I got this link from From Weblogtools Collection: 30 Things you Didnâ€™t Know You Could Do on the Internet.
I’ve sifted through the list for just the free and generally useful stuff and here’s what’s left:
Google Facelift – Google offers more than a dozen services, but most are hidden. The GoogleX interface makes all of Google’s goodies–such as Gmail, Froogle, Maps, and more–accessible via a nifty Mac OS X-like toolbar. Originally designed by a Google researcher, the toolbar disappeared shortly after being posted on the Google Labs site (most likely due to objections by Apple), but not before some plucky Netizens saved a copy for your use.
DeathClock – We all have to go sometime–and the DeathClock purports to tell you precisely when. Just plug in your birth date, gender, height, and weight; the site predicts the day of your demise based on average life expectancy, and even displays a ticker that counts down to the big day in seconds.
Mail2Web – get your POP mail from anywhere – You say your ISP doesn’t offer a Web interface for your e-mail inbox? Don’t fret. With Mail2Web you can access any POP3 or IMAP4 account, read and respond to messages, and attach up to 10MB of files from any Web-connected computer. And don’t worry, your mail will still be there ready to download when you get back to the office.
Tech Support Guy – If Windows is having another bad hair day, but you’re unwilling to spend $35 to be aggravated by Microsoft support, the Tech Support Guy can help. Post your question to the site’s two dozen forums or search more than 300,000 threads to find an answer. It’s not as fast as a call to tech support, but it can be more fruitful and less frustrating.
SpoofStick Home – That Web site may look just like your bank’s, but is it really? Find out by downloading Corestreet’s free Spoofstick applet. It displays the real domain of the site in your browser toolbar, regardless of what the address window says–an invaluable tool for fighting phishers. The toolbar is available for both IE 6.x and Firefox 1.x.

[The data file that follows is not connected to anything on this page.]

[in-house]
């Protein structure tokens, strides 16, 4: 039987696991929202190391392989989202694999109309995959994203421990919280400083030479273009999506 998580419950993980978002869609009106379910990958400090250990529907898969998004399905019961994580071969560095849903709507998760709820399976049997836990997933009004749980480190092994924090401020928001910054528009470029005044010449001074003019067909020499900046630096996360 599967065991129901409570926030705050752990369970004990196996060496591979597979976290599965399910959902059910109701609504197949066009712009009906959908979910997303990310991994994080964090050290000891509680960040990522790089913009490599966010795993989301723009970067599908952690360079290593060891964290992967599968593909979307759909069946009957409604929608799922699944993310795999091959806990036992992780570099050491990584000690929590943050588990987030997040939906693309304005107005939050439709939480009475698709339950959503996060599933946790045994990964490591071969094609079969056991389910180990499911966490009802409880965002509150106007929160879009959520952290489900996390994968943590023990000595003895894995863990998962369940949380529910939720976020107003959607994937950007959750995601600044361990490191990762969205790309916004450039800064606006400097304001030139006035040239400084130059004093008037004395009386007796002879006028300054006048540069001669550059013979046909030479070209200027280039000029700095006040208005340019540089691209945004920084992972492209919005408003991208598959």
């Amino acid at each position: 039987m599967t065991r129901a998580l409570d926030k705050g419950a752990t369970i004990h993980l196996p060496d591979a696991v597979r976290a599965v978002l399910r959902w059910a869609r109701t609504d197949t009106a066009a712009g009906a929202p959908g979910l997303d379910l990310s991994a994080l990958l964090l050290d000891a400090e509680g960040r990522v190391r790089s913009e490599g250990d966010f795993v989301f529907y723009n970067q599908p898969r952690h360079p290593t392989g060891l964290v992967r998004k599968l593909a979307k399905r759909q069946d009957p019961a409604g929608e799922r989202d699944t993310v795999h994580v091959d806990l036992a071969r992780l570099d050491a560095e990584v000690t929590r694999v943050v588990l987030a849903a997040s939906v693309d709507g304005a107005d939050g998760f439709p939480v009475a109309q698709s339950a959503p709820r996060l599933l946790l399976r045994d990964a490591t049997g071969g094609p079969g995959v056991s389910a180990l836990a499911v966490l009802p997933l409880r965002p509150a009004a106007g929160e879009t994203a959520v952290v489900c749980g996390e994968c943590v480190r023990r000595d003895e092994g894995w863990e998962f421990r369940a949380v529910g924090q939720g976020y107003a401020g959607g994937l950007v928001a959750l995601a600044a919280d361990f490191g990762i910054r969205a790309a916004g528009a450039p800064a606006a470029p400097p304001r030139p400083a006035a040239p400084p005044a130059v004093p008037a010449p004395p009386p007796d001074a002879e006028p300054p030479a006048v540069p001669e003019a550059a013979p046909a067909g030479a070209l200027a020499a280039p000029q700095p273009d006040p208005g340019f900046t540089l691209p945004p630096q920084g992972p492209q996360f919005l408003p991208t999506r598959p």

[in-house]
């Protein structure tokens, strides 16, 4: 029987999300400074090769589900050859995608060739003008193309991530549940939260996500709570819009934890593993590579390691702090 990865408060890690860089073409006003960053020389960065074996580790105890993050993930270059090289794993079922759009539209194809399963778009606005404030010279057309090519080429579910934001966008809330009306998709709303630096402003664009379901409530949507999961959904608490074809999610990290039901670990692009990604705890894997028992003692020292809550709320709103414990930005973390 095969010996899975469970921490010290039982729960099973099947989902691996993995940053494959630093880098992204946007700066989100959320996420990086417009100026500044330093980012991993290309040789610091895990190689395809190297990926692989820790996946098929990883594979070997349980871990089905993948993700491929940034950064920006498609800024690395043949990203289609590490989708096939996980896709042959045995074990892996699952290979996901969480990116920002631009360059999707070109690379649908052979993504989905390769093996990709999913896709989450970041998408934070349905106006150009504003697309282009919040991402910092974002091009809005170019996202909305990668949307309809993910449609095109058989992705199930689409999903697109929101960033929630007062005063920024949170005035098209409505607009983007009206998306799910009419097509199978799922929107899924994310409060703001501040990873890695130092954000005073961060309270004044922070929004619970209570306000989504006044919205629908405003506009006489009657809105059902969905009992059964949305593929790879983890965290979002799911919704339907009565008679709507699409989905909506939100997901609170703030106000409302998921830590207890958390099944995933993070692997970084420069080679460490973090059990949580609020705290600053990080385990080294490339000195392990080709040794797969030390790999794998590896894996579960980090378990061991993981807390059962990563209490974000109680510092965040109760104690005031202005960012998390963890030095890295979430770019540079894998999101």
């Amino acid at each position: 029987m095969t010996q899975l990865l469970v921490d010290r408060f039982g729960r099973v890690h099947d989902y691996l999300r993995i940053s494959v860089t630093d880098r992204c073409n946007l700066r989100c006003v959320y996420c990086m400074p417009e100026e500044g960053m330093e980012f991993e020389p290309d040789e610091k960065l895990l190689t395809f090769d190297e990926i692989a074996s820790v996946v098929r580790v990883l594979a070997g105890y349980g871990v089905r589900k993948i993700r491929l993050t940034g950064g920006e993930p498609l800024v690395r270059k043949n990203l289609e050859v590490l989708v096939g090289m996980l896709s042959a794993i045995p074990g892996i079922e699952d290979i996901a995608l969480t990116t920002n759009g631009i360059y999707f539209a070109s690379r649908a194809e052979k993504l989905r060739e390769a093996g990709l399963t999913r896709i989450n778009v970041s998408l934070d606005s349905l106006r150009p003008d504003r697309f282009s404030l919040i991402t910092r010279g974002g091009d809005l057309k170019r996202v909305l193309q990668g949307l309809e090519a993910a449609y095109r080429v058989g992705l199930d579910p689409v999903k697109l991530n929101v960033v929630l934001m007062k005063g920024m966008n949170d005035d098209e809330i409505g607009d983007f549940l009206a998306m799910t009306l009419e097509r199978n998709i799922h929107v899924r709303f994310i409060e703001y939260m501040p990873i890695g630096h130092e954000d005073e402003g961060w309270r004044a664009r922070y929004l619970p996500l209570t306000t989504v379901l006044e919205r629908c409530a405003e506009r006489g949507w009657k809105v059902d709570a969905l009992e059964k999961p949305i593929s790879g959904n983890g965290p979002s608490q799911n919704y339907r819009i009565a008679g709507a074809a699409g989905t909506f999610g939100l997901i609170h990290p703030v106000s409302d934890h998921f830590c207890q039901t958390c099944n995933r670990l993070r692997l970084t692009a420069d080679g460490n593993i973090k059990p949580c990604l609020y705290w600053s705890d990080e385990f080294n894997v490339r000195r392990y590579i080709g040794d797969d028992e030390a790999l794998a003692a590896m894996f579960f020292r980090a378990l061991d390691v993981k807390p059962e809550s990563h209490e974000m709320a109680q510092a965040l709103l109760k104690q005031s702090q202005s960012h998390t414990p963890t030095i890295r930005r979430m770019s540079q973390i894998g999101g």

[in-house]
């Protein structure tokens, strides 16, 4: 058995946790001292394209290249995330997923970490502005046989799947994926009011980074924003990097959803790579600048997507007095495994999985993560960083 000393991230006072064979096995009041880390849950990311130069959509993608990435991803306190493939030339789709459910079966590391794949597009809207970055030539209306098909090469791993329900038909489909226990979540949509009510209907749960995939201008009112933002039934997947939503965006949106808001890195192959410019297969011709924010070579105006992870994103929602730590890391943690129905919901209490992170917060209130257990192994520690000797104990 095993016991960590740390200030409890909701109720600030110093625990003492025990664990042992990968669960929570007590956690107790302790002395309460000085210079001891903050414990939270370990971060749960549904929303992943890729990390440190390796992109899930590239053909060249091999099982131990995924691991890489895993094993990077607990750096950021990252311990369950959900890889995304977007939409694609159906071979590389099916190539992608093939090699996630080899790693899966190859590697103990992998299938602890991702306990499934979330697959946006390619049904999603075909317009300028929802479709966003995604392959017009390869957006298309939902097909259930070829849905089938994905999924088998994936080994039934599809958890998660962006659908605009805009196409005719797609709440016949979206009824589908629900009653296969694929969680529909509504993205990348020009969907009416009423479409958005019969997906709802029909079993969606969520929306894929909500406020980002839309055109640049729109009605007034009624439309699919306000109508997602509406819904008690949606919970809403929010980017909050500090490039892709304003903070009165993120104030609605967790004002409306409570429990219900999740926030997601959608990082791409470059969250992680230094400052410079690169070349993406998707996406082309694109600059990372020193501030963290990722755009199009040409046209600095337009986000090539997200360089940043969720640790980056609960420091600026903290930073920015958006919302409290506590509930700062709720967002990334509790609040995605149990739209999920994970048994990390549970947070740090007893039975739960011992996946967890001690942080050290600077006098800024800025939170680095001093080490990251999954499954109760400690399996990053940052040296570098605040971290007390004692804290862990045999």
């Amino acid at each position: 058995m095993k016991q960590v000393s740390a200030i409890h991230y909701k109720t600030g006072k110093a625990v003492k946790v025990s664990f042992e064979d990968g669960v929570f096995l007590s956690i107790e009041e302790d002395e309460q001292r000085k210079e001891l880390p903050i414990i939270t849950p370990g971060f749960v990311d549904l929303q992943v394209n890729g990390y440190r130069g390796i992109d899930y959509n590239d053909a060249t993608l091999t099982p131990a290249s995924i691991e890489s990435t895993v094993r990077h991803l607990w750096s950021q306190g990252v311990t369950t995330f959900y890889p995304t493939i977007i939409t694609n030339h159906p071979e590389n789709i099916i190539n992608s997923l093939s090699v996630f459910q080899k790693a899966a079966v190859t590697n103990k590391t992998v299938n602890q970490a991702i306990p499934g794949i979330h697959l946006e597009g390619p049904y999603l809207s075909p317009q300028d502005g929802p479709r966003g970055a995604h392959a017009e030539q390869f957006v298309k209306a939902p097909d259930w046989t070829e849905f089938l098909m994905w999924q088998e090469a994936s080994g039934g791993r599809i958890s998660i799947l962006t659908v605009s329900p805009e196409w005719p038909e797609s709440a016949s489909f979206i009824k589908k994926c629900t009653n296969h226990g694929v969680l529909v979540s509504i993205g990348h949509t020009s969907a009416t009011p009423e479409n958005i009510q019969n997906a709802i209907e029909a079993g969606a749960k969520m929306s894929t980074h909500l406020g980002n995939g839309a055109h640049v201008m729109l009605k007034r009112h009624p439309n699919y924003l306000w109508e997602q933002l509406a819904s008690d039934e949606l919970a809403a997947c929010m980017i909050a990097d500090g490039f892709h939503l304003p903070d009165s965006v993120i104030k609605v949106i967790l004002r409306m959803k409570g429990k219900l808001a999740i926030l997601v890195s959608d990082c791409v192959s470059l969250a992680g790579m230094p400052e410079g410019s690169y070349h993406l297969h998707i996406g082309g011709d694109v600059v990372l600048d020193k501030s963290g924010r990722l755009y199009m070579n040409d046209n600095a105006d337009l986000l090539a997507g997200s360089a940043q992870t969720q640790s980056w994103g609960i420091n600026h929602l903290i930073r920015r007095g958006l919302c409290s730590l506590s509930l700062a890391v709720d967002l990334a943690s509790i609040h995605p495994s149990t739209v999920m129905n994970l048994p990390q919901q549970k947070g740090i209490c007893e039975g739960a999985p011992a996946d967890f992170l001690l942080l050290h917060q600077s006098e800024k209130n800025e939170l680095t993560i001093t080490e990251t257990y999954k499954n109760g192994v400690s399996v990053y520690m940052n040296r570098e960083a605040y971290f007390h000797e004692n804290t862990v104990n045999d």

The WayBack Machine – Wonder what Yahoo looked like during the dot-com boom? Dial up the Wayback Machine, and you can view cached copies of popular Web sites dating back to 1996. For quick nostalgia trips, add a Wayback bookmarklet to your Firefox or Opera toolbar or Internet Explorer favorites; clicking the button will call up the archive of the site you’re viewing.
Anonymous Emailer – Maybe your boss has bad breath, or a close friend is in serious need of an ego trim. You can slip them a word in secret using Sharpmail’s anonymous e-mailer. You can send your message in plain text or HTML, or you can send an SMS message to someone’s cell phone. (But don’t even think about sending abusive or spammish mail, or Sharpmail will pull your free account.) Who knows? Maybe you’ll receive an anonymous message taking you to task for your passive-aggressive e-mail tendencies.
Surreal Quote Generator – Is your Web site a tad, well, dull? Ravenblack’s random surrealism generator will spark it right up. Just copy the site’s free HTML code to your home page template. Each time your page loads, it will display a different Dali-esque comment (“A saucepan a day keeps the banana away”). Words to live by.